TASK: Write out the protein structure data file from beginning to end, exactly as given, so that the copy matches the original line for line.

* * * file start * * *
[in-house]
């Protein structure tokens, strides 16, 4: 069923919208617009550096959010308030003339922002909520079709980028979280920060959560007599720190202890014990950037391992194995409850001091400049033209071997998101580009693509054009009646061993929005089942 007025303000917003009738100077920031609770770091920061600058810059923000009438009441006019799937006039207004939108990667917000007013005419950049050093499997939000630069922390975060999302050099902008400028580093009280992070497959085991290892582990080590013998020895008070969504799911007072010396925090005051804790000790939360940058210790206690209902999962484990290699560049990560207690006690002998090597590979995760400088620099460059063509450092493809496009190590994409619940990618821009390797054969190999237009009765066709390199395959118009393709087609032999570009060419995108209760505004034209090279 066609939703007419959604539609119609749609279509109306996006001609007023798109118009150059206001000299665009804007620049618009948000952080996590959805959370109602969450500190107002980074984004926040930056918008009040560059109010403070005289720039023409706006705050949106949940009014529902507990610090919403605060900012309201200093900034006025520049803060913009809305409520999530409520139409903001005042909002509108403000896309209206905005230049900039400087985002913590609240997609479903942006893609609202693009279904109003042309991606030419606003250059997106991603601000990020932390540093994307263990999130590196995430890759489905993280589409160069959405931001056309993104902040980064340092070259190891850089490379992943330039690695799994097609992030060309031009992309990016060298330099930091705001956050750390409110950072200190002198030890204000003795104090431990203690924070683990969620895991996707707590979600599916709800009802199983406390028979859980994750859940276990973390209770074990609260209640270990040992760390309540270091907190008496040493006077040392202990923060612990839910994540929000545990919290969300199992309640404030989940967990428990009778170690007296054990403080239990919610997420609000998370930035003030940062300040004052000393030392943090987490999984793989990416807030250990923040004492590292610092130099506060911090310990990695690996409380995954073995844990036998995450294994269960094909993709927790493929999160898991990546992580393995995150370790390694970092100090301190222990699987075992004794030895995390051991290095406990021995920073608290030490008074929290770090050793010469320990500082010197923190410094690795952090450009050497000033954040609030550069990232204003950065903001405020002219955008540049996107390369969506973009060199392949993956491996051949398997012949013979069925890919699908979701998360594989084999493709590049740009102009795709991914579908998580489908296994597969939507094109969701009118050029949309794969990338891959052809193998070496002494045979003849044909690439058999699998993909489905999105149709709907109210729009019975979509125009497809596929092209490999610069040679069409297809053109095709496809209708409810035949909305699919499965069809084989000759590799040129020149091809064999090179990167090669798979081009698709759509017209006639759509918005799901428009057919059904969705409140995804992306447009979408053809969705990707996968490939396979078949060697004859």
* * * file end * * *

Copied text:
[in-house]
């Protein structure tokens, strides 16, 4: 069923919208617009550096959010308030003339922002909520079709980028979280920060959560007599720190202890014990950037391992194995409850001091400049033209071997998101580009693509054009009646061993929005089942 007025303000917003009738100077920031609770770091920061600058810059923000009438009441006019799937006039207004939108990667917000007013005419950049050093499997939000630069922390975060999302050099902008400028580093009280992070497959085991290892582990080590013998020895008070969504799911007072010396925090005051804790000790939360940058210790206690209902999962484990290699560049990560207690006690002998090597590979995760400088620099460059063509450092493809496009190590994409619940990618821009390797054969190999237009009765066709390199395959118009393709087609032999570009060419995108209760505004034209090279 066609939703007419959604539609119609749609279509109306996006001609007023798109118009150059206001000299665009804007620049618009948000952080996590959805959370109602969450500190107002980074984004926040930056918008009040560059109010403070005289720039023409706006705050949106949940009014529902507990610090919403605060900012309201200093900034006025520049803060913009809305409520999530409520139409903001005042909002509108403000896309209206905005230049900039400087985002913590609240997609479903942006893609609202693009279904109003042309991606030419606003250059997106991603601000990020932390540093994307263990999130590196995430890759489905993280589409160069959405931001056309993104902040980064340092070259190891850089490379992943330039690695799994097609992030060309031009992309990016060298330099930091705001956050750390409110950072200190002198030890204000003795104090431990203690924070683990969620895991996707707590979600599916709800009802199983406390028979859980994750859940276990973390209770074990609260209640270990040992760390309540270091907190008496040493006077040392202990923060612990839910994540929000545990919290969300199992309640404030989940967990428990009778170690007296054990403080239990919610997420609000998370930035003030940062300040004052000393030392943090987490999984793989990416807030250990923040004492590292610092130099506060911090310990990695690996409380995954073995844990036998995450294994269960094909993709927790493929999160898991990546992580393995995150370790390694970092100090301190222990699987075992004794030895995390051991290095406990021995920073608290030490008074929290770090050793010469320990500082010197923190410094690795952090450009050497000033954040609030550069990232204003950065903001405020002219955008540049996107390369969506973009060199392949993956491996051949398997012949013979069925890919699908979701998360594989084999493709590049740009102009795709991914579908998580489908296994597969939507094109969701009118050029949309794969990338891959052809193998070496002494045979003849044909690439058999699998993909489905999105149709709907109210729009019975979509125009497809596929092209490999610069040679069409297809053109095709496809209708409810035949909305699919499965069809084989000759590799040129020149091809064999090179990167090669798979081009698709759509017209006639759509918005799901428009057919059904969705409140995804992306447009979408053809969705990707996968490939396979078949060697004859």